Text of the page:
Business Scams on Social Media

The old adage: "If it sounds too good to be true it isn't!" goes for social media too!  Scammers are using Facebook, Twitter, and other social media sites to dupe the unsuspecting.

Scammers try to contact people in many ways. They call, email, put ads online, send messages on social media and more. If you own a small business, they’re trying to contact you, too. 

Lately we’ve been hearing about scammers who reach out to small businesses through Facebook messages. People have reported receiving messages on Facebook telling them that they’re eligible for – or that they’ve won – a business grant. If you get a message like this through your personal Facebook account or on your company’s page, don’t respond. It’s a scam. The government won’t contact you on social media to offer you money.

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Medical Identity Theft - What to Look out for

 

Cybercriminals are giving a new meaning to the term ‘Health is Wealth’. Medical identity theft has victimized over 2.2 million people and that number is growing. Although medical identity theft is not something new, the increasing number of data breaches has increased the number of victims.

What is Medical Identity Theft?
Medical identity theft occurs when someone steals your personal information to get free medical care, medical devices or prescription drugs under your name.

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Steps to Secure your Company's eMail

 6 steps to securing your email

Is your company's email providing a tempting route for cyber criminals to attack your business? Hackers continue to target businesses with phishing attacks. Once opened, these malicious email messages can hijack an entire company's financial information and gain access to funds and personal information. Email is a business essential, but also an easy avenue for hackers to use and abuse. How can you keep your business secure?

The human factor

Businesses of all sizes face vulnerabilities via email. When email accounts are hacked and compromised, cyber criminals can gain access to information including user names, telephone numbers, birthdates, passwords, and unencrypted security questions.

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How to Tell if an eMail is Real or Faked

Last month we wrote about the consequences of having  a small business owner email account stolen.  This article is about an expolit that happens far more frequently.  Phishing attacks happen every day.  Good anti-spam/anti-spyware systems can provide a lot of protection.  We use and recommend Mimecast for our clients.  Still, it's possible for sophisticated fraudulent emails to get through. Here's some good advise for everybody regarding how to check emails, even ones that appear to be from trusted senders.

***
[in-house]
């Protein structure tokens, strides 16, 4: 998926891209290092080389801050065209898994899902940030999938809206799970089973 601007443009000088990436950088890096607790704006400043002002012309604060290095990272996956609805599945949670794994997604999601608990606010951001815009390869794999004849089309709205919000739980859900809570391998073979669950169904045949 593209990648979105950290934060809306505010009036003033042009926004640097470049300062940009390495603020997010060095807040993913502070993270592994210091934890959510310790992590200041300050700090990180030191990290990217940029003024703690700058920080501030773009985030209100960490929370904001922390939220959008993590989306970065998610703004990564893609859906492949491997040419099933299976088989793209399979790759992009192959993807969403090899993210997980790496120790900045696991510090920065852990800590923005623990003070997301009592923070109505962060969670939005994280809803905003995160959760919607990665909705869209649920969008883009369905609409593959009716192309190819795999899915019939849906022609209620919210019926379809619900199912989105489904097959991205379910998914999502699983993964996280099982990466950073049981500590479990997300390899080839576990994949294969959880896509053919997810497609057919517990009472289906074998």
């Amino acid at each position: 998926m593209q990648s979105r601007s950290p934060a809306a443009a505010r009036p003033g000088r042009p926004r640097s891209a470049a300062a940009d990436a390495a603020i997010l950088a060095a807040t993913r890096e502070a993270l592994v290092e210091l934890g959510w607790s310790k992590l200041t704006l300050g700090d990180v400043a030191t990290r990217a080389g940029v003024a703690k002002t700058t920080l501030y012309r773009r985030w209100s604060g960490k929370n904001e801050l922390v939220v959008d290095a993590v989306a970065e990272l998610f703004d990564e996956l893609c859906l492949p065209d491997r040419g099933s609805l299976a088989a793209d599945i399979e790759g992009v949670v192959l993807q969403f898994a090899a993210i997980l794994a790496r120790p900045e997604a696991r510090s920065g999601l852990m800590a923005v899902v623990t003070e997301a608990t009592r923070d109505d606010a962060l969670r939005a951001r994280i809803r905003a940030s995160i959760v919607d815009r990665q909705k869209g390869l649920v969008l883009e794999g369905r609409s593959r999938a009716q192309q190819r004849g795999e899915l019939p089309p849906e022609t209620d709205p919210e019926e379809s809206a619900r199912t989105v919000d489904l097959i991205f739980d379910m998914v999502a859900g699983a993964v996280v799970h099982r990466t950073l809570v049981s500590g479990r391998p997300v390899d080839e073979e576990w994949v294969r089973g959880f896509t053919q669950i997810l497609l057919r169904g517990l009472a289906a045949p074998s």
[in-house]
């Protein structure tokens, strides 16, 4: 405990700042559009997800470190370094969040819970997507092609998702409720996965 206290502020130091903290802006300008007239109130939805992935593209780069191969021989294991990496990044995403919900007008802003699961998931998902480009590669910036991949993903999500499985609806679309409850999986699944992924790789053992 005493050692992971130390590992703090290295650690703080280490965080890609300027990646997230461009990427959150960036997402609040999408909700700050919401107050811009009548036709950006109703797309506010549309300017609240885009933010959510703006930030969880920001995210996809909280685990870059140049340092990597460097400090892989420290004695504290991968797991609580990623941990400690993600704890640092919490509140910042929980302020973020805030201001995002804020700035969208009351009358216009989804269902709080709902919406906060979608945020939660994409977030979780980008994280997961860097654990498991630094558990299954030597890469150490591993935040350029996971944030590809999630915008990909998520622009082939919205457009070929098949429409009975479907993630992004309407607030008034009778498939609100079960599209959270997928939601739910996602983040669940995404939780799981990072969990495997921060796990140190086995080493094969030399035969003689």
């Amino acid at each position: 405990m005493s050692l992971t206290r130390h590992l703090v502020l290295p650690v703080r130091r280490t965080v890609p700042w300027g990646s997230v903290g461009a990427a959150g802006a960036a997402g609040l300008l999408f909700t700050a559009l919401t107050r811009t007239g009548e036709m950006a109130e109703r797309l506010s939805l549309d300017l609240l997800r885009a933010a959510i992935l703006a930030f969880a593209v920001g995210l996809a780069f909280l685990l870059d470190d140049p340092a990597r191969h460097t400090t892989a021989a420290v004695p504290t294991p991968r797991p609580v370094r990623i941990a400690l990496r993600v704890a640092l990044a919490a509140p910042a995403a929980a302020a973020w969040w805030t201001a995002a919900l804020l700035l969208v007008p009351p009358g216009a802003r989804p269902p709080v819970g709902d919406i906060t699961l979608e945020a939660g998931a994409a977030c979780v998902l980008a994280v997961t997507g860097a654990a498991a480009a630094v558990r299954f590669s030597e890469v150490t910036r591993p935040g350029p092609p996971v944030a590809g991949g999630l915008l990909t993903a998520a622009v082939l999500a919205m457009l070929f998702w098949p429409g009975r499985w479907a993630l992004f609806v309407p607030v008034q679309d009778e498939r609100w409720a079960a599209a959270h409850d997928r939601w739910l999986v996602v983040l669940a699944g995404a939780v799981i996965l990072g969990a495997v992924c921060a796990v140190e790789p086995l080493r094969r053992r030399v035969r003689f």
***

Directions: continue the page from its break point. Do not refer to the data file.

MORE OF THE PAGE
By now, you’ve heard about phishing – fraudulent emails that masquerade as communications from a legitimate source that trick unsuspecting readers into giving up personal information or compromise their machines with spyware or viruses. Thankfully, email filtering and security has improved a great deal over the past few years. Unfortunately, no matter how effective the security, some phishing emails will always make it to the inbox – that’s where you come in. Here are some tips to help you identify a phishing or spoofing email.

Don’t trust the name

A favourite phishing tactic is to spoof the display name of an email. It’s easy to set the display name of an email to anything – you can do it yourself in Outlook or Gmail. It’s the simplest and most easily detected form of e-mail. Spoofing involves simply setting the display name or “from” field of outgoing messages to show a name or address other than the actual one from which the message is sent. When this simplistic method is used, you can tell where the mail originated by checking the mail header.

You can’t trust the header 

It’s not just the display name that can be spoofed, but also the email header. Emails are built on some very old technology (in internet terms): SMTP, or Simple Mail Transport Protocol. When you send an email, it goes to a SMTP server first, then the message is relayed from SMTP server to SMTP server across the internet. When the message arrives at its penultimate destination, the email is stored in the recipient’s mailbox at a POP3 (Post Office Protocol 3) server. Finally, the message is fetched by an email client so the recipient can read it. While this may seem complicated, the important thing to remember is that SMTP just passes along what it was given. Clever fraudsters can fool the SMTP server into sending along an email that isn’t legitimate.

There are several, technical ways to figure out if this is the case, but the simplest method is to see where the “reply to” section of the full header will lead you to. If it indicates that your reply would be redirected to an address that’s different from the sender’s address, then you have good cause to be suspicious.

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Data Breaches Making the Headlines in 2016

We've written about a small business user and his aftermath of Yahoo 1Billion email address data breach.  There were plenty of others.  Here's a summary of some of the other major data breaches in 2016.

980 data breaches occurred in 2016. That left an approximate 35,233,317 known records exposed. Over the years, data breaches have become more sophisticated, and cybercriminals target both large corporations and small businesses.

2016 saw a string of data breaches that left sensitive information of millions of people at the mercy of cybercriminals. In addition to financial consequences, these data breaches ruined customer trust and the reputation of the companies in question.

As we look back at 2016 here are some of the most impactful data breaches that shook the world.

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